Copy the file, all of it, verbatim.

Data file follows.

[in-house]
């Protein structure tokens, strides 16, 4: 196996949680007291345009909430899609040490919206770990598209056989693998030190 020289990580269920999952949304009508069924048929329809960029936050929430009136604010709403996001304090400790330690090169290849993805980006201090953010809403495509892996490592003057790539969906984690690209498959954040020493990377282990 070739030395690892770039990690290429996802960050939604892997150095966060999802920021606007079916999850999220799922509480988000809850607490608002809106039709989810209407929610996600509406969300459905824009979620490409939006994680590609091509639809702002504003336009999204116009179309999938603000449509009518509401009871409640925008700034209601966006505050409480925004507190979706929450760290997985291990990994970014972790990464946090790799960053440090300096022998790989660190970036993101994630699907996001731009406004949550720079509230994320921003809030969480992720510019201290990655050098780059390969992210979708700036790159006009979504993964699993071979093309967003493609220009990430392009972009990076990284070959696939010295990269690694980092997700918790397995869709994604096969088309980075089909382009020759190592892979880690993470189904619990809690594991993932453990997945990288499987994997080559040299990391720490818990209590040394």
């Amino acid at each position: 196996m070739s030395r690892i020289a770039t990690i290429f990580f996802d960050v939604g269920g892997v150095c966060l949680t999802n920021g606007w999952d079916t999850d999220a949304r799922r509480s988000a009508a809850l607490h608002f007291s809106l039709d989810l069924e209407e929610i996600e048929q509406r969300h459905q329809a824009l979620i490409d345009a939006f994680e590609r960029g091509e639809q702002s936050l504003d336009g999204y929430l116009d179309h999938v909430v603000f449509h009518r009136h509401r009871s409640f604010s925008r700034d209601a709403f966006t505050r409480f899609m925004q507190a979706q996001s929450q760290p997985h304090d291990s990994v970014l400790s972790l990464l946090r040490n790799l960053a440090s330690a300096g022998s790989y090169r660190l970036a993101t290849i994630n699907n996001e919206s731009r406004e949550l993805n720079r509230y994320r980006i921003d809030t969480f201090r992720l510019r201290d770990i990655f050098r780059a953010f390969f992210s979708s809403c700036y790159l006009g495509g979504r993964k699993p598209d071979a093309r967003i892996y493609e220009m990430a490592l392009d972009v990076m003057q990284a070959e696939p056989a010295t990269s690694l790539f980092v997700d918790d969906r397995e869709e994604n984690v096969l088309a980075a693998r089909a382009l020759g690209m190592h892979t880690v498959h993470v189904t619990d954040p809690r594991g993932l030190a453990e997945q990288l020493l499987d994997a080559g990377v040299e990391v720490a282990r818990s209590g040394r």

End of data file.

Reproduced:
[in-house]
């Protein structure tokens, strides 16, 4: 196996949680007291345009909430899609040490919206770990598209056989693998030190 020289990580269920999952949304009508069924048929329809960029936050929430009136604010709403996001304090400790330690090169290849993805980006201090953010809403495509892996490592003057790539969906984690690209498959954040020493990377282990 070739030395690892770039990690290429996802960050939604892997150095966060999802920021606007079916999850999220799922509480988000809850607490608002809106039709989810209407929610996600509406969300459905824009979620490409939006994680590609091509639809702002504003336009999204116009179309999938603000449509009518509401009871409640925008700034209601966006505050409480925004507190979706929450760290997985291990990994970014972790990464946090790799960053440090300096022998790989660190970036993101994630699907996001731009406004949550720079509230994320921003809030969480992720510019201290990655050098780059390969992210979708700036790159006009979504993964699993071979093309967003493609220009990430392009972009990076990284070959696939010295990269690694980092997700918790397995869709994604096969088309980075089909382009020759190592892979880690993470189904619990809690594991993932453990997945990288499987994997080559040299990391720490818990209590040394």
């Amino acid at each position: 196996m070739s030395r690892i020289a770039t990690i290429f990580f996802d960050v939604g269920g892997v150095c966060l949680t999802n920021g606007w999952d079916t999850d999220a949304r799922r509480s988000a009508a809850l607490h608002f007291s809106l039709d989810l069924e209407e929610i996600e048929q509406r969300h459905q329809a824009l979620i490409d345009a939006f994680e590609r960029g091509e639809q702002s936050l504003d336009g999204y929430l116009d179309h999938v909430v603000f449509h009518r009136h509401r009871s409640f604010s925008r700034d209601a709403f966006t505050r409480f899609m925004q507190a979706q996001s929450q760290p997985h304090d291990s990994v970014l400790s972790l990464l946090r040490n790799l960053a440090s330690a300096g022998s790989y090169r660190l970036a993101t290849i994630n699907n996001e919206s731009r406004e949550l993805n720079r509230y994320r980006i921003d809030t969480f201090r992720l510019r201290d770990i990655f050098r780059a953010f390969f992210s979708s809403c700036y790159l006009g495509g979504r993964k699993p598209d071979a093309r967003i892996y493609e220009m990430a490592l392009d972009v990076m003057q990284a070959e696939p056989a010295t990269s690694l790539f980092v997700d918790d969906r397995e869709e994604n984690v096969l088309a980075a693998r089909a382009l020759g690209m190592h892979t880690v498959h993470v189904t619990d954040p809690r594991g993932l030190a453990e997945q990288l020493l499987d994997a080559g990377v040299e990391v720490a282990r818990s209590g040394r």